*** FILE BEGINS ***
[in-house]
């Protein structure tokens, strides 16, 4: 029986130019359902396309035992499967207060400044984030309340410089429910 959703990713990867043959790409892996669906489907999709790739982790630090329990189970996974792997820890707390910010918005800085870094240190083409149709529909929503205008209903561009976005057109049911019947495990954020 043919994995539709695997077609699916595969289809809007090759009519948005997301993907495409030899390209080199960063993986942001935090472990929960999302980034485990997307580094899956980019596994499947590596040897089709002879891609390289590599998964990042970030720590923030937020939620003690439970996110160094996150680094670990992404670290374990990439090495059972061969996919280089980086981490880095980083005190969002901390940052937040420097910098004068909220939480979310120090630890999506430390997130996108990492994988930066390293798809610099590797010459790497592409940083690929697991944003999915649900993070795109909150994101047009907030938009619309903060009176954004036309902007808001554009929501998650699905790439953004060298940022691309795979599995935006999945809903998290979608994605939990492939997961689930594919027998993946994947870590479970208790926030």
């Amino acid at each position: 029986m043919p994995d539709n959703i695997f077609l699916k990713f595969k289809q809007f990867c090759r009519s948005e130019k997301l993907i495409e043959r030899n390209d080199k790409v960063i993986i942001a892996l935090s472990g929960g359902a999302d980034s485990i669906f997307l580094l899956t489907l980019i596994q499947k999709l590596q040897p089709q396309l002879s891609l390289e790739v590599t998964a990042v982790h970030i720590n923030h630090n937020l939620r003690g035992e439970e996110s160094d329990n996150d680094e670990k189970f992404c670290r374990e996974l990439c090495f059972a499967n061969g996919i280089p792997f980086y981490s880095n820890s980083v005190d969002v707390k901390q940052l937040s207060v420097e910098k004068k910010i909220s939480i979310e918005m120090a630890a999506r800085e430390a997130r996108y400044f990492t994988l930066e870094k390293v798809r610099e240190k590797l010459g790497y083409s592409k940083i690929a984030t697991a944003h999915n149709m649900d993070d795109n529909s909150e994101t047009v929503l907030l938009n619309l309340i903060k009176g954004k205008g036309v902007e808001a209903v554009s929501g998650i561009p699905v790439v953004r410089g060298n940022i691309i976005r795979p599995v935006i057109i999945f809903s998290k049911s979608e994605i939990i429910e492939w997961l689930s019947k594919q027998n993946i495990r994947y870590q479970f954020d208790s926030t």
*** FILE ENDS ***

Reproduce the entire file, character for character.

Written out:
[in-house]
């Protein structure tokens, strides 16, 4: 029986130019359902396309035992499967207060400044984030309340410089429910 959703990713990867043959790409892996669906489907999709790739982790630090329990189970996974792997820890707390910010918005800085870094240190083409149709529909929503205008209903561009976005057109049911019947495990954020 043919994995539709695997077609699916595969289809809007090759009519948005997301993907495409030899390209080199960063993986942001935090472990929960999302980034485990997307580094899956980019596994499947590596040897089709002879891609390289590599998964990042970030720590923030937020939620003690439970996110160094996150680094670990992404670290374990990439090495059972061969996919280089980086981490880095980083005190969002901390940052937040420097910098004068909220939480979310120090630890999506430390997130996108990492994988930066390293798809610099590797010459790497592409940083690929697991944003999915649900993070795109909150994101047009907030938009619309903060009176954004036309902007808001554009929501998650699905790439953004060298940022691309795979599995935006999945809903998290979608994605939990492939997961689930594919027998993946994947870590479970208790926030």
């Amino acid at each position: 029986m043919p994995d539709n959703i695997f077609l699916k990713f595969k289809q809007f990867c090759r009519s948005e130019k997301l993907i495409e043959r030899n390209d080199k790409v960063i993986i942001a892996l935090s472990g929960g359902a999302d980034s485990i669906f997307l580094l899956t489907l980019i596994q499947k999709l590596q040897p089709q396309l002879s891609l390289e790739v590599t998964a990042v982790h970030i720590n923030h630090n937020l939620r003690g035992e439970e996110s160094d329990n996150d680094e670990k189970f992404c670290r374990e996974l990439c090495f059972a499967n061969g996919i280089p792997f980086y981490s880095n820890s980083v005190d969002v707390k901390q940052l937040s207060v420097e910098k004068k910010i909220s939480i979310e918005m120090a630890a999506r800085e430390a997130r996108y400044f990492t994988l930066e870094k390293v798809r610099e240190k590797l010459g790497y083409s592409k940083i690929a984030t697991a944003h999915n149709m649900d993070d795109n529909s909150e994101t047009v929503l907030l938009n619309l309340i903060k009176g954004k205008g036309v902007e808001a209903v554009s929501g998650i561009p699905v790439v953004r410089g060298n940022i691309i976005r795979p599995v935006i057109i999945f809903s998290k049911s979608e994605i939990i429910e492939w997961l689930s019947k594919q027998n993946i495990r994947y870590q479970f954020d208790s926030t």